Project HOPE is conducting water purification training and supply distribution that will provide 3,000 families with potable water.
Project HOPE is supporting regional water quality testing in Santa Barbara to direct additional water, sanitation and hygiene (WASH) programming.
Project HOPE’s Emergency Medical Team (EMT) in partnership with the Spanish INGO SAMU has conducted 985 patient encounters.
Project HOPE delivered 200,000 surgical and KN95 masks to local partners and the Honduran government for distribution.
Honduras confirmed 2,525 new confirmed cases of COVID-19 in the last 7 days.
Access to clean water and health services remains the primary concern in Honduras. Damage to sewer systems and wells has left most water sources contaminated in the Santa Barbara department. Local authorities lack resources to provide clean water and testing for most communities, leaving tens of thousands of people vulnerable to health impacts. With much of the region living in poverty, families cannot afford treated water or sufficient equipment to purify well water at home. Project HOPE and SAMU’s EMT is encountering many patients with water quality related health needs including gastrointestinal illness and dermatological needs.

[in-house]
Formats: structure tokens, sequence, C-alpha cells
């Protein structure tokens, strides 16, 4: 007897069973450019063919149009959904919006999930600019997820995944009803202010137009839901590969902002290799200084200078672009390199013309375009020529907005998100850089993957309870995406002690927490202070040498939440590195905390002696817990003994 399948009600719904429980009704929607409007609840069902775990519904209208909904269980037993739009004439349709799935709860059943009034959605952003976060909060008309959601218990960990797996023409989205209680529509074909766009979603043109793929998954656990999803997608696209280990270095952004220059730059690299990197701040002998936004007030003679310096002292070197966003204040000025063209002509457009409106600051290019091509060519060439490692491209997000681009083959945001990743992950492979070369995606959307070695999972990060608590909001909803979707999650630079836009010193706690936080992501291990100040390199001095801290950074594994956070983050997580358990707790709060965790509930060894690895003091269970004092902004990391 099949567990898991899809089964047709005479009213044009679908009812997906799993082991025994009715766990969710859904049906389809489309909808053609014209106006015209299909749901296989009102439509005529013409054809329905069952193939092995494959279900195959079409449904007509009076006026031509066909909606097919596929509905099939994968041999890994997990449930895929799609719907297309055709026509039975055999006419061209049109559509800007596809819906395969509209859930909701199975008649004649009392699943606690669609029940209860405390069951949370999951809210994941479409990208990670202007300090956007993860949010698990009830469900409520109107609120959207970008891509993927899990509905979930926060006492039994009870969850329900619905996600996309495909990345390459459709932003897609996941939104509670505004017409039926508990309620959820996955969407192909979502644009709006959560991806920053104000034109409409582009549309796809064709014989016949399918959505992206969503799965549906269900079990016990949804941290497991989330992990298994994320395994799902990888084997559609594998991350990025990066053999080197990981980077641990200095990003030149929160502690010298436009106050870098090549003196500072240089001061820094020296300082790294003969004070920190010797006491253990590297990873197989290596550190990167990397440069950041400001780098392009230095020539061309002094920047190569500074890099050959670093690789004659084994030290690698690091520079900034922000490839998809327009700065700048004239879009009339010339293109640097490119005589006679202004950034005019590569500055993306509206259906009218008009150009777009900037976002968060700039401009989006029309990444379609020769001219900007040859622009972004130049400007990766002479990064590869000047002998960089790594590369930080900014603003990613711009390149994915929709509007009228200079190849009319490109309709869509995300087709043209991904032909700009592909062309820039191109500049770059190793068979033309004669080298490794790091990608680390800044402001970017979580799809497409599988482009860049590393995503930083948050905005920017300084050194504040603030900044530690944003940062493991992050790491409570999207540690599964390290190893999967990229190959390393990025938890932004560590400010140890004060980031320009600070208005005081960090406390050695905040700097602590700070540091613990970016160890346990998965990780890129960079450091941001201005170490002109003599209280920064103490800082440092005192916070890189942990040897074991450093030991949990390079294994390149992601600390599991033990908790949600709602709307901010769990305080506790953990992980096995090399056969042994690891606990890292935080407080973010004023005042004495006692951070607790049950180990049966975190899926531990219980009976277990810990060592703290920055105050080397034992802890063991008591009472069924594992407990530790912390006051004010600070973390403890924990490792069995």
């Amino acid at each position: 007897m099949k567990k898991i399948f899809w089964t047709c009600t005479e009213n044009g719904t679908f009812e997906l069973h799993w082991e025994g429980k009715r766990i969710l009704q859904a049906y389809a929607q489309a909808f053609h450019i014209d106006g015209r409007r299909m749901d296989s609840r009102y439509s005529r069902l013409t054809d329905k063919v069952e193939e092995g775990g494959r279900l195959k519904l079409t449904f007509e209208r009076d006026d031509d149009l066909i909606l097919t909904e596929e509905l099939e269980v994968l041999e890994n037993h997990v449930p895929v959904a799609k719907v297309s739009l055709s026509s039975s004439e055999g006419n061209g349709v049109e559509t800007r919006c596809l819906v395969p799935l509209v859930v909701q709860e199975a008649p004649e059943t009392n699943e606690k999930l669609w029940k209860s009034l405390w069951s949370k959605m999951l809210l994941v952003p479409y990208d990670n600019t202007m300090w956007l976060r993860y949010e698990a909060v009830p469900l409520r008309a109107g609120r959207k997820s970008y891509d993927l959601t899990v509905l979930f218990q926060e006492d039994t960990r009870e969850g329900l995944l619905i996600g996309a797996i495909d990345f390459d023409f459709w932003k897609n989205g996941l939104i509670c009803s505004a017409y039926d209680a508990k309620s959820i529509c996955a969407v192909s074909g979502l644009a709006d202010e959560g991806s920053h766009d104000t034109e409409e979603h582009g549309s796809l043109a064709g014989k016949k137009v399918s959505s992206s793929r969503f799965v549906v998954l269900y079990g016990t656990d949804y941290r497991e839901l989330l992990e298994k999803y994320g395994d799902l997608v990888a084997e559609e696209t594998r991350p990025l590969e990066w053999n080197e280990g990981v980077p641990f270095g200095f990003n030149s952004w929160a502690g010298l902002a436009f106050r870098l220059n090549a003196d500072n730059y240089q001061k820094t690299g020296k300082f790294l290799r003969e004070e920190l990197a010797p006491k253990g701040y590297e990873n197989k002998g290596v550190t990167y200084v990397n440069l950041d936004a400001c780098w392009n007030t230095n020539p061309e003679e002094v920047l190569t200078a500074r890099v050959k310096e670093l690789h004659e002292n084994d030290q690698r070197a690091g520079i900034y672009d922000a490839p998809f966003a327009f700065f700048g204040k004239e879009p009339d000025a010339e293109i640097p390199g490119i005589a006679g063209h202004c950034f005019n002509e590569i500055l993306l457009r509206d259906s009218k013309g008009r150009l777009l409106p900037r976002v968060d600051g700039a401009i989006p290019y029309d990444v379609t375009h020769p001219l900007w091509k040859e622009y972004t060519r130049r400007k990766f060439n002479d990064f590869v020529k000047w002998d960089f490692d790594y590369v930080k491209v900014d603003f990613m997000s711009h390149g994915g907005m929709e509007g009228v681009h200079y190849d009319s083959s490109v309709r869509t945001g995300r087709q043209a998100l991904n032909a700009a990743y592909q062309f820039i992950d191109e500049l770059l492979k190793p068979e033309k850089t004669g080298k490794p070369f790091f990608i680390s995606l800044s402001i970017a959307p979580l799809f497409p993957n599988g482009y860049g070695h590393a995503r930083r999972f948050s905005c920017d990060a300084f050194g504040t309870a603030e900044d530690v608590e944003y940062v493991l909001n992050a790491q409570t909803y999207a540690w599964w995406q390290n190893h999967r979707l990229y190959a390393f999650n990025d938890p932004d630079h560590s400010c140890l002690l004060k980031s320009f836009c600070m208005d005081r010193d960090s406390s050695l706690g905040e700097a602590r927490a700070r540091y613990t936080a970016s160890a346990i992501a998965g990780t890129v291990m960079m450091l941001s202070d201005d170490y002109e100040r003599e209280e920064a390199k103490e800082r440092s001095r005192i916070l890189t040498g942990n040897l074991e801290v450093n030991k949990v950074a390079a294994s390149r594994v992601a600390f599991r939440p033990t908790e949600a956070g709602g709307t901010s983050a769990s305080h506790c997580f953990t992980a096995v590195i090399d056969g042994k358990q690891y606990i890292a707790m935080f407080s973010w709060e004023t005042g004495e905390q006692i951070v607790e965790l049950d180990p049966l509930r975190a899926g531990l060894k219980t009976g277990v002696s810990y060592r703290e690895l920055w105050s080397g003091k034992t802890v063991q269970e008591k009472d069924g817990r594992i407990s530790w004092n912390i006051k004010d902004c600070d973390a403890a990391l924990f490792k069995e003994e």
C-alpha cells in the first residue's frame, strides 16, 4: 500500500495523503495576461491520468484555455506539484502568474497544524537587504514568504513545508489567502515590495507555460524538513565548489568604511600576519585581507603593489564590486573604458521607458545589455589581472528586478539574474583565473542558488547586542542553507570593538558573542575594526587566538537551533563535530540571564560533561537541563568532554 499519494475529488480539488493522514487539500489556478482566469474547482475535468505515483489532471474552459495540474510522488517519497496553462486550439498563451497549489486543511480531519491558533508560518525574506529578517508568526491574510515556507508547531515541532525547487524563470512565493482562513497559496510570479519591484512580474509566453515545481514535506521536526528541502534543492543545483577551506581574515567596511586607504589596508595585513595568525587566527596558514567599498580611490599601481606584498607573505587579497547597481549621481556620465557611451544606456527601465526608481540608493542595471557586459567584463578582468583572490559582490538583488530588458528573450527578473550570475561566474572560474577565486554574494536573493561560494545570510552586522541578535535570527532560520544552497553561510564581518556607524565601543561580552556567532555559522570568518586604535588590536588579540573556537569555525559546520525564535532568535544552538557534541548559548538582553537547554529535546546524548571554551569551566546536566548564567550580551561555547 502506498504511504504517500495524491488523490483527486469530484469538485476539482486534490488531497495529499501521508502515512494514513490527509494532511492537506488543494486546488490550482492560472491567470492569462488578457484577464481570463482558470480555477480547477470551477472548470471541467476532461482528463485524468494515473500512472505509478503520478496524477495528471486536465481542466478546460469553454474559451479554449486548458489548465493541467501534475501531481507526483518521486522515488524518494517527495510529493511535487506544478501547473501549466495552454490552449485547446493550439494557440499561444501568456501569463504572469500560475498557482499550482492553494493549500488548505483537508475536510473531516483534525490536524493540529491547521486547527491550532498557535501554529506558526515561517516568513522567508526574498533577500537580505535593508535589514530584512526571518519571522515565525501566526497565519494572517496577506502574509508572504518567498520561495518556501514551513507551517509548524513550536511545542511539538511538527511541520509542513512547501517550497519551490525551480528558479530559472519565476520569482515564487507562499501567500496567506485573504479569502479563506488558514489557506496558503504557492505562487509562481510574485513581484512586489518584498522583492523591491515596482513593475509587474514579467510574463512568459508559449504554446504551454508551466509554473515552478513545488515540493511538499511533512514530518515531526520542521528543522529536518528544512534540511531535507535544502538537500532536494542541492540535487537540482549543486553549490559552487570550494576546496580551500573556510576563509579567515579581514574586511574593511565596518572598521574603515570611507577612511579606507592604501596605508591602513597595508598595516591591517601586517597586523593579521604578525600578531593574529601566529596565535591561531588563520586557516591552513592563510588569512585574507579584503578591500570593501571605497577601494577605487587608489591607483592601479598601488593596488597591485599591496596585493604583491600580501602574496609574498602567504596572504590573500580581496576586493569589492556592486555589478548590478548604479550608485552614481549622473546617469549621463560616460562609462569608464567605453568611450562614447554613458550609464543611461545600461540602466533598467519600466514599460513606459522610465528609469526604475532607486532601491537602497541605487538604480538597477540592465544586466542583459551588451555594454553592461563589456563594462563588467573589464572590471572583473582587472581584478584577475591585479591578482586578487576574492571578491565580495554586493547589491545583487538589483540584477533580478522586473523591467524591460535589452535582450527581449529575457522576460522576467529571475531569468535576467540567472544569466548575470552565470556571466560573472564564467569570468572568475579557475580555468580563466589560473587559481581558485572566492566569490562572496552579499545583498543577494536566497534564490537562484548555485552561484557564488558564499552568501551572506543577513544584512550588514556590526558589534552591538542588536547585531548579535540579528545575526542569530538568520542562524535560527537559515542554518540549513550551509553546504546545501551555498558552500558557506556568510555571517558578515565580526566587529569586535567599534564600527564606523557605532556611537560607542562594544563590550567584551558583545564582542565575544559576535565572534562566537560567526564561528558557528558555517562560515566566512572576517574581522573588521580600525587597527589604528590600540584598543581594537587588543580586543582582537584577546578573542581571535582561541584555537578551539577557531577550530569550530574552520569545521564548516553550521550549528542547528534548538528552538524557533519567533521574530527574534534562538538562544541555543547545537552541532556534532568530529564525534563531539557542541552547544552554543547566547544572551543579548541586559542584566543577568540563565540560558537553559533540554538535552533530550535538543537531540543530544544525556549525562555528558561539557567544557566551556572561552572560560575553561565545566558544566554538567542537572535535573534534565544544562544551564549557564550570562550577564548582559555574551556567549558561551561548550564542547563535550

In addition to water quality related health challenges, COVID-19 continues to spread. In the last week, Honduras reported 2,525 new confirmed COVID-19 cases and 52 deaths due to COVID-19, though unconfirmed or unreported cases are likely higher. Lack of or limited access to health services in isolated areas has also impacted the management and treatment of non-communicable diseases and routine health needs.
Across Honduras, shelter populations have begun to decrease as people return home or to farms to rescue crops during the harvest season. According to COPECO, the population housed in shelters is now just under 44,000 people. Many people leaving shelters are returning to housing still damaged by the storm and to communities that may be further isolated from local infrastructure and services.